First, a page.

By Gerri Detweiler
When Congress created the Pandemic Unemployment Assistance program as part of the CARES Act, it made unemployment benefits available to the self-employed as well as certain workers who may not be able to work for a variety of coronavirus-related reasons. Pandemic Unemployment Compensation (PUC) added an additional $600 weekly payment through July 31, 2020, to certain eligible individuals who are receiving other benefits, and Pandemic Emergency Unemployment Compensation (PEUC) extends certain benefits.
All of these programs provide some welcome relief to those who qualify. But they’ve also created lots of questions from small business owners and their employees. Here, legal experts tackle questions you may be hearing from your employees or wondering about for your own business.
Please note: The opinions in this article are for informational purposes only, are general in nature, and should not be relied upon or construed as a legal opinion or legal advice. Employers and employees should consult their own attorney for advice about their specific situation.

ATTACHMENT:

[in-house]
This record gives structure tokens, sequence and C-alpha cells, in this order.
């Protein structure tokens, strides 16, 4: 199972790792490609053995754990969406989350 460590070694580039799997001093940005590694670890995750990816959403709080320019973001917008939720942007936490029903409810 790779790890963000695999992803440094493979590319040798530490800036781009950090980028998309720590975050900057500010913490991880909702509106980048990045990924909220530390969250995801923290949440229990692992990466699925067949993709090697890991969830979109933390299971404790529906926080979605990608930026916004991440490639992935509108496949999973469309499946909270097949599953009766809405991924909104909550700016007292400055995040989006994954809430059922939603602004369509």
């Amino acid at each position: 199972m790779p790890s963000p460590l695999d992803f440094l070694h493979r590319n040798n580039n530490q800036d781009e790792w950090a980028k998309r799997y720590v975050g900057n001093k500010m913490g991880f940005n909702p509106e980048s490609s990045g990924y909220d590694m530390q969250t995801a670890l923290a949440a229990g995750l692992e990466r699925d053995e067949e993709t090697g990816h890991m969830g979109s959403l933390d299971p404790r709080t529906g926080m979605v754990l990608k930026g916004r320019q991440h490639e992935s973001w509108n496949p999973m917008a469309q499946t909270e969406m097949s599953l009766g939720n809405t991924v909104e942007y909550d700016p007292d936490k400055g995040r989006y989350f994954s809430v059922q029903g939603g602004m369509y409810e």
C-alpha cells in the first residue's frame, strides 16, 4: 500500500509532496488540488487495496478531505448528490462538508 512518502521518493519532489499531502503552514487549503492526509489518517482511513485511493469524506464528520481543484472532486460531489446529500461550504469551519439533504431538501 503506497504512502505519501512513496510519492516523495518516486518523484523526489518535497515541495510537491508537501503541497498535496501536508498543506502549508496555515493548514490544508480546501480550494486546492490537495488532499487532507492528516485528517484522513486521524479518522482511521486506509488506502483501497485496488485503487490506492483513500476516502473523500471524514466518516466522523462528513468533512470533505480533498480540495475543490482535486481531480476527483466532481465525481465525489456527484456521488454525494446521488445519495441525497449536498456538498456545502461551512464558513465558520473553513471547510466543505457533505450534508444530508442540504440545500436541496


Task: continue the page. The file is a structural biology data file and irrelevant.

1. What happens if my employer brings me back to work and pays me back pay for time when I was collecting unemployment?
My employer laid us off on March 19 and directed us to apply for unemployment. I got a call [from my employer] on April 17 saying they were getting the PPP (Paycheck Protection Program) loan and they may pay us on April 24. I had been on unemployment before this. We did end up getting the payment from my employer on the 24th but we have not been asked to come in and work. How do I report this on my weekly claim to unemployment? Would it be considered a severance payment? Can I still receive unemployment?
On my weekly unemployment claim there is no option for reporting this. It only asks if we worked. And on the pay stub I was sent it says the pay period was for 4/6 to 4/19 but I already filed claims for those weeks before I even knew about this. Will I have to pay my UI benefits back?
Answer from Ian Meklinsky, Partner, Fox Rothschild:
In the event your employer returns you to work and pays you “back pay” for some or all of the time you were laid off/furloughed, in most states, you are technically required to repay your unemployment compensation benefit at least with respect to the time period your employer is paying you retroactively for. With that said, states may not have the bandwidth to pursue repayment of the unemployment compensation benefits, but you should be prepared to repay.
2. What happens to workers who are brought back at reduced pay?
I’m currently on unemployment and my employer got approved for the PPP loan. He stated when the funds come in I can no longer collect unemployment (which I understand) and told me that I will be working 20 hours a week instead of 40 hours a week. I’m a server. I will not be making enough to get by. Will I still be eligible for unemployment?
Answer by Travis Hockaday, Attorney at Smith Anderson: